How much of diet and rest a factor in recovery from liposuction? Is keeping the area hydrated with lotion also equally helpful? At what point, a week or so, would it be beneficial to have a light massage to improve circulation?
What Are Some Things I Can Do at Home to Help Speed Up the Healing Process Following Lipo?
Doctor Answers 6
Liposuction recovery tips
It is most important to see what your surgeon recommends, but here are some tips I like to share:
I think compression is important for the first month or so. I like foam padding to help compress and smooth treated areas. I recommend motrin and arnica tablets early to minimize inflammation, swelling and discomfort, with lots of hydration to clean out your system. Walking is encouraged to stimulate circulation and assist in postop recovery. Further out from surgery I recommend massaging the treated areas, no sooner than 2 weeks or so.
These are some things I like to recommend. Surgeons differ sometimes in their recommendations because there is no "black and white" when it comes to recovery tips.
Direct questions about post-op care specifically for your procedure should be discussed with your surgeon. In general, swelling will persist for several months especially with alot of acitivity. I usually have my patients take it easy for a few days and limit exertion. Eat regularly, avoid aspirina and NSAID's and take a single multivitamin each day.
Affecting the healing process following liposuction
Whether you have had liposuction or not, you need to follow the advice/recommendations given to you by your surgeon (hopefully a plastic surgeon) as he/she is involved in your care. Generally, a well balanced diet with protein and lots of Vit C is recommended - and no dieting! You can engage in casual activities - not highly aerobic, intense ones. For my patients, they can engage in more vigorous activities at around 2 and a half weeks.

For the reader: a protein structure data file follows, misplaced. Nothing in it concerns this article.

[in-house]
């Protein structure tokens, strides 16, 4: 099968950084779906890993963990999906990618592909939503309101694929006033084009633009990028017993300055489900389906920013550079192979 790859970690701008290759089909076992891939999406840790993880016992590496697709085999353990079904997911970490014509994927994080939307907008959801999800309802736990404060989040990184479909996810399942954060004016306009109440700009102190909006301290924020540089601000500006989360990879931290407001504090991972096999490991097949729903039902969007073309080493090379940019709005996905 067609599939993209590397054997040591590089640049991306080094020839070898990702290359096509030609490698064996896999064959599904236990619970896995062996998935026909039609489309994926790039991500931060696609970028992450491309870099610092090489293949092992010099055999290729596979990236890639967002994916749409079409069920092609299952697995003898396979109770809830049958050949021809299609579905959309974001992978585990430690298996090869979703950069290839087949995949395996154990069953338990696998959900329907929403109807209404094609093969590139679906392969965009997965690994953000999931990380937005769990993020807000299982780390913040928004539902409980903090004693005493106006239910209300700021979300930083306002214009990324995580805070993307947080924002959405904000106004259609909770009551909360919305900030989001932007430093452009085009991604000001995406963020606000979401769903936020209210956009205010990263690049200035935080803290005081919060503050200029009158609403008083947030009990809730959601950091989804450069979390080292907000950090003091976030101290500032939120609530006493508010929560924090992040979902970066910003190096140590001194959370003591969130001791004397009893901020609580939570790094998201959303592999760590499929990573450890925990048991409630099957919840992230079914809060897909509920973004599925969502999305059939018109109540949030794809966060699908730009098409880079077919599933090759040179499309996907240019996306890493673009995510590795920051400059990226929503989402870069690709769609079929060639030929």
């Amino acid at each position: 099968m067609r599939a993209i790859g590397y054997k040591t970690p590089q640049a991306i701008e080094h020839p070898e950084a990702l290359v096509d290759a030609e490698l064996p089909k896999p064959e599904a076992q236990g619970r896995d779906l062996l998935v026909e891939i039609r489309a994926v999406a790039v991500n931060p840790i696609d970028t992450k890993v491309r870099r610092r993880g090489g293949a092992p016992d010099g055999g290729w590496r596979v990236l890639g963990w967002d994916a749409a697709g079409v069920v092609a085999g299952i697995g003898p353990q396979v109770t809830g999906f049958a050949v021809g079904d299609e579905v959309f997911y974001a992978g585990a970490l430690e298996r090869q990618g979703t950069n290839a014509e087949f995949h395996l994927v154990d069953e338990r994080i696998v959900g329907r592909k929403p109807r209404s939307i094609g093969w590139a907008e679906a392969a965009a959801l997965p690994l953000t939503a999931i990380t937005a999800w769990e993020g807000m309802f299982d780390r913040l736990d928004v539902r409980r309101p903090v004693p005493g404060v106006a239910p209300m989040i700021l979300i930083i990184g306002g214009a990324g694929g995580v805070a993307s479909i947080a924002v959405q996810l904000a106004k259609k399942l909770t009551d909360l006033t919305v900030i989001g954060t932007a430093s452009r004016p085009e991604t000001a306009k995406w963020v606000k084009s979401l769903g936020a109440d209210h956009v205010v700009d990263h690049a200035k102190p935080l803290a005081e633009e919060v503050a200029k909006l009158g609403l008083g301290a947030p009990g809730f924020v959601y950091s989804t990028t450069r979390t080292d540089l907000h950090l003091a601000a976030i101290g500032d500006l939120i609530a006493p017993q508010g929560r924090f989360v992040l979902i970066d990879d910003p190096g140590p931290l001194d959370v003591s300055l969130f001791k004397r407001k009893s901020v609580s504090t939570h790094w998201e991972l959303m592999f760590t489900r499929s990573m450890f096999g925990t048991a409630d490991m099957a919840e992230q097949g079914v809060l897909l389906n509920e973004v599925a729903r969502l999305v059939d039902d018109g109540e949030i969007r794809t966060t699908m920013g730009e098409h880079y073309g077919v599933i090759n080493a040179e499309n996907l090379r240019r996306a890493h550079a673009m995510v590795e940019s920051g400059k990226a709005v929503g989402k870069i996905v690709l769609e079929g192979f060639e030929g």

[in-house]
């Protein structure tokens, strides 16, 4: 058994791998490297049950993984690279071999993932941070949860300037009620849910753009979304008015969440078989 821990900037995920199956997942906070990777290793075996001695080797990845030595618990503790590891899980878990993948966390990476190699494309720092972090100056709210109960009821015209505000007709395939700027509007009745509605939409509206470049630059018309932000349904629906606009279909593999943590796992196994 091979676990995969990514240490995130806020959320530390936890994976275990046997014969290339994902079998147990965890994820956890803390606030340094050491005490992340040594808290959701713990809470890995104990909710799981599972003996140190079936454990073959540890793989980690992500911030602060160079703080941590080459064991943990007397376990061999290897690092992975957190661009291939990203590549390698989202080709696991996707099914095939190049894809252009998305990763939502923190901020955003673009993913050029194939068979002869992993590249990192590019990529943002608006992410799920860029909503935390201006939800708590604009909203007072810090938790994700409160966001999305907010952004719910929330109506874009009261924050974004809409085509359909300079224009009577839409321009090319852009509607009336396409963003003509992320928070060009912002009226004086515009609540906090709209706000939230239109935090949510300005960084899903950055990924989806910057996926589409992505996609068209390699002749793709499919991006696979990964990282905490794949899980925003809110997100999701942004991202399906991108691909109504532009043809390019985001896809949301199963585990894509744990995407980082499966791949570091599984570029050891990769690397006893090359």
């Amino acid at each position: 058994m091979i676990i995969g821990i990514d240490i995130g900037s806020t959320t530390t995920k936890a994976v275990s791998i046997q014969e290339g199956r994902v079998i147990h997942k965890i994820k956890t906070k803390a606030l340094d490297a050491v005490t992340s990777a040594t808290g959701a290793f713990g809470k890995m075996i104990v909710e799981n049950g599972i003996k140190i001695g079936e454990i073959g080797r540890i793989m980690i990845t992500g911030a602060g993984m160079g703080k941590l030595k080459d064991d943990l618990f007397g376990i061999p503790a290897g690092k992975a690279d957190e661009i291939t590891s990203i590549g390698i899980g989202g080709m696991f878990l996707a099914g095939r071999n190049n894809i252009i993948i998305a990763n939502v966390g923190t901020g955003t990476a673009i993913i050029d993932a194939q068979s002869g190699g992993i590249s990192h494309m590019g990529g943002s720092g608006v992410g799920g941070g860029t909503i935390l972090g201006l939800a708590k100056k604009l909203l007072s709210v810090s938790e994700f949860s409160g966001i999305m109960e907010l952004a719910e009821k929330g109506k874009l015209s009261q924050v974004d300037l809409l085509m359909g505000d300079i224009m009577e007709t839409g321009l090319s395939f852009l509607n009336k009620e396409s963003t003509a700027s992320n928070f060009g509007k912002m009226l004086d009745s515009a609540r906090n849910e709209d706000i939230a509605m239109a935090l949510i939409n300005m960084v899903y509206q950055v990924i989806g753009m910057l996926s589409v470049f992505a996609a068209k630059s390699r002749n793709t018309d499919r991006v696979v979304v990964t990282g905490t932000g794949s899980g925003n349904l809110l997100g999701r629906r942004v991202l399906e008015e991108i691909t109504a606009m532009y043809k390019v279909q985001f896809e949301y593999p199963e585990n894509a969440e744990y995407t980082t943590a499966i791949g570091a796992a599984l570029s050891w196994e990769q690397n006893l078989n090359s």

Massaging of the treated areas a few times a day also seems to be helpful in facilitating you obtaining the best possible outcome.
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Some Things I Can Do at Home to Help Speed Up the Healing Process Following Lipo?
Let's consider for a moment what liposuction really is. Putting marketing spin and "noninvasive" hype aside, liposuction is the removal of fat and scultping the remaining fat under the skin by passing various sizes of steel tubes through the fat on high suction. It is an extensive surgical injury conducted in a clean, sterile enviroment (hopefully) by an experienced Plastic surgeon.
What are the best ways to heal from an injury? The right answer goes back several thousands years to Hippocrates who died 377BC. He recommended rest and immobilization in cases of injury. Doing so reduces inflammation and swelling. In the case of liposuction, we want the tunnels created by the fat removal to collapse and NOT fill with inflammatory fluid. Using the pressure garment, eating properly (to nourish the healing process revved up by the surgery), walking (to reduce blood clot formation), deep breathing (to fully fill the lungs and reduce the risk of pneumonia while delivering oxygen to the tissues) are all important. If you wish, occasional lymphatic massage may hasten the reduction of swelling.
Thank you for the question.
Generally, it's best to check with your plastic surgeon for specific aftercare instructions.
I ask my patients to adhere to a healthy diet, ambulation, and massage of the treated areas. The massage can be started when the area is not tender.
Again, please check with your own surgeon for his/her recommendations.
Helping the healing after liposuction
a healthy diet with multivitamins after liposuction is good, along with good hydration. We have our patients receive a massage on the areas where the liposuction was performed, twice a week for three weeks, starting at the 7 day mark. That helps distribute the fluid so it can absorb faster.
These answers are for educational purposes and should not be relied upon as a substitute for medical advice you may receive from your physician. If you have a medical emergency, please call 911. These answers do not constitute or initiate a patient/doctor relationship.